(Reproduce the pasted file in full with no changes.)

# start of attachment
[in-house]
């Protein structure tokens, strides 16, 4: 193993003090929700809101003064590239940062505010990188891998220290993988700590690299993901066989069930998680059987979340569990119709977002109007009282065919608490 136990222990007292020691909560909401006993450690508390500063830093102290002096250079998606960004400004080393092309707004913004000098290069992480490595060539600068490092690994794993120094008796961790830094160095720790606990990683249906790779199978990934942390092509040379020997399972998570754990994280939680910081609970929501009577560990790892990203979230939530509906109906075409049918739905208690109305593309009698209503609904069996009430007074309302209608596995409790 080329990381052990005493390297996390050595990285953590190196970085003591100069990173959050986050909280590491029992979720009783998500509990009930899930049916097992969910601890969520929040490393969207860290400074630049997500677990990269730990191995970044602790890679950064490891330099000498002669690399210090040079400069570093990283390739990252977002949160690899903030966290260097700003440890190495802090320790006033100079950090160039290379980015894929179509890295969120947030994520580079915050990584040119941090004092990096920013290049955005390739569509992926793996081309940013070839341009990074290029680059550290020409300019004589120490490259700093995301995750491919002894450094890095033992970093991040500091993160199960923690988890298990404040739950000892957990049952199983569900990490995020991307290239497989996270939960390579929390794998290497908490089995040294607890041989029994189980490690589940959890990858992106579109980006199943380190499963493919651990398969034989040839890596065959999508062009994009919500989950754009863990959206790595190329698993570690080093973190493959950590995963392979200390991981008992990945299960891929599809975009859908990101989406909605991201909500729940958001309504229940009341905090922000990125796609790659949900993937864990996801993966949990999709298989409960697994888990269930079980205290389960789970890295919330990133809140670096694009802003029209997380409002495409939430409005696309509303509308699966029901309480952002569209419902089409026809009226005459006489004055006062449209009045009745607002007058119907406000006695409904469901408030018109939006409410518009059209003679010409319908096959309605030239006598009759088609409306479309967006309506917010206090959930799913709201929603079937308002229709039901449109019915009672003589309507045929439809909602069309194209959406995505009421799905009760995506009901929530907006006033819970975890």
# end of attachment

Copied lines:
[in-house]
């Protein structure tokens, strides 16, 4: 193993003090929700809101003064590239940062505010990188891998220290993988700590690299993901066989069930998680059987979340569990119709977002109007009282065919608490 136990222990007292020691909560909401006993450690508390500063830093102290002096250079998606960004400004080393092309707004913004000098290069992480490595060539600068490092690994794993120094008796961790830094160095720790606990990683249906790779199978990934942390092509040379020997399972998570754990994280939680910081609970929501009577560990790892990203979230939530509906109906075409049918739905208690109305593309009698209503609904069996009430007074309302209608596995409790 080329990381052990005493390297996390050595990285953590190196970085003591100069990173959050986050909280590491029992979720009783998500509990009930899930049916097992969910601890969520929040490393969207860290400074630049997500677990990269730990191995970044602790890679950064490891330099000498002669690399210090040079400069570093990283390739990252977002949160690899903030966290260097700003440890190495802090320790006033100079950090160039290379980015894929179509890295969120947030994520580079915050990584040119941090004092990096920013290049955005390739569509992926793996081309940013070839341009990074290029680059550290020409300019004589120490490259700093995301995750491919002894450094890095033992970093991040500091993160199960923690988890298990404040739950000892957990049952199983569900990490995020991307290239497989996270939960390579929390794998290497908490089995040294607890041989029994189980490690589940959890990858992106579109980006199943380190499963493919651990398969034989040839890596065959999508062009994009919500989950754009863990959206790595190329698993570690080093973190493959950590995963392979200390991981008992990945299960891929599809975009859908990101989406909605991201909500729940958001309504229940009341905090922000990125796609790659949900993937864990996801993966949990999709298989409960697994888990269930079980205290389960789970890295919330990133809140670096694009802003029209997380409002495409939430409005696309509303509308699966029901309480952002569209419902089409026809009226005459006489004055006062449209009045009745607002007058119907406000006695409904469901408030018109939006409410518009059209003679010409319908096959309605030239006598009759088609409306479309967006309506917010206090959930799913709201929603079937308002229709039901449109019915009672003589309507045929439809909602069309194209959406995505009421799905009760995506009901929530907006006033819970975890």